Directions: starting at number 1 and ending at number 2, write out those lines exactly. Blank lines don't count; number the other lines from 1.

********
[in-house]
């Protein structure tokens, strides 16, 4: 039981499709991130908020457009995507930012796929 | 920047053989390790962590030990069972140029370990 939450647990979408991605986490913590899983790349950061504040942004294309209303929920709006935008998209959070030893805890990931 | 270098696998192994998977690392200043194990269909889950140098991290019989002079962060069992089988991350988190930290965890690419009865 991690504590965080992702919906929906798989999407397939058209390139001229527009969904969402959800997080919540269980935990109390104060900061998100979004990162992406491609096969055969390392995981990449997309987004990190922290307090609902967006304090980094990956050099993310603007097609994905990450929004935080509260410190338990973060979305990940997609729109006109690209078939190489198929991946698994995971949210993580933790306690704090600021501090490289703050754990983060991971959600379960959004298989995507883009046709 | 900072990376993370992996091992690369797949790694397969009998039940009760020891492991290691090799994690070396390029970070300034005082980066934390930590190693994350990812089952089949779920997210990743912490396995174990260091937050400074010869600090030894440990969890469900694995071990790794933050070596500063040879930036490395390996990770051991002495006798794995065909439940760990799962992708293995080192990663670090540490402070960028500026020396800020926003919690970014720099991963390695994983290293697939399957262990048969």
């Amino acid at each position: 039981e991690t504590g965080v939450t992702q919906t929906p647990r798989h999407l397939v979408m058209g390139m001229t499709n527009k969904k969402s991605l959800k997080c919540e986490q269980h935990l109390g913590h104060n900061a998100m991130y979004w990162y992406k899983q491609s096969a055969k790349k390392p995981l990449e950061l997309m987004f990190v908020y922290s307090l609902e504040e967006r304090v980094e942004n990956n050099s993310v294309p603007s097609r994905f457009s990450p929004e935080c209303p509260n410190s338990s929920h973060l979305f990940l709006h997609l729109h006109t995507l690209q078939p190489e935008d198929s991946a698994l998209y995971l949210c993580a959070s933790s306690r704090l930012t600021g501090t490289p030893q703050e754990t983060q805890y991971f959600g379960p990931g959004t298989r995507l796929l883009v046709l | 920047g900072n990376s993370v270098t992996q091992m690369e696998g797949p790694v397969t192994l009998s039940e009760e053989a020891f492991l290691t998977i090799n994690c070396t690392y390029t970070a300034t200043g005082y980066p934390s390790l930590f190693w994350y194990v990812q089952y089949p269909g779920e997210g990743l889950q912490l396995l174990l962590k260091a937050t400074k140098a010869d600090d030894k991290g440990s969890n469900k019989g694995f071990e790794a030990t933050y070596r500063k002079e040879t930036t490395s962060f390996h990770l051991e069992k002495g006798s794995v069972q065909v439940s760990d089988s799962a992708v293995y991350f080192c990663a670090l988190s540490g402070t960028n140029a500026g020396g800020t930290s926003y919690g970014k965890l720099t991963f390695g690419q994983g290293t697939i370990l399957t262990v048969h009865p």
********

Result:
[in-house]
């Protein structure tokens, strides 16, 4: 039981499709991130908020457009995507930012796929 | 920047053989390790962590030990069972140029370990 939450647990979408991605986490913590899983790349950061504040942004294309209303929920709006935008998209959070030893805890990931 | 270098696998192994998977690392200043194990269909889950140098991290019989002079962060069992089988991350988190930290965890690419009865 991690504590965080992702919906929906798989999407397939058209390139001229527009969904969402959800997080919540269980935990109390104060900061998100979004990162992406491609096969055969390392995981990449997309987004990190922290307090609902967006304090980094990956050099993310603007097609994905990450929004935080509260410190338990973060979305990940997609729109006109690209078939190489198929991946698994995971949210993580933790306690704090600021501090490289703050754990983060991971959600379960959004298989995507883009046709 | 900072990376993370992996091992690369797949790694397969009998039940009760020891492991290691090799994690070396390029970070300034005082980066934390930590190693994350990812089952089949779920997210990743912490396995174990260091937050400074010869600090030894440990969890469900694995071990790794933050070596500063040879930036490395390996990770051991002495006798794995065909439940760990799962992708293995080192990663670090540490402070960028500026020396800020926003919690970014720099991963390695994983290293697939399957262990048969």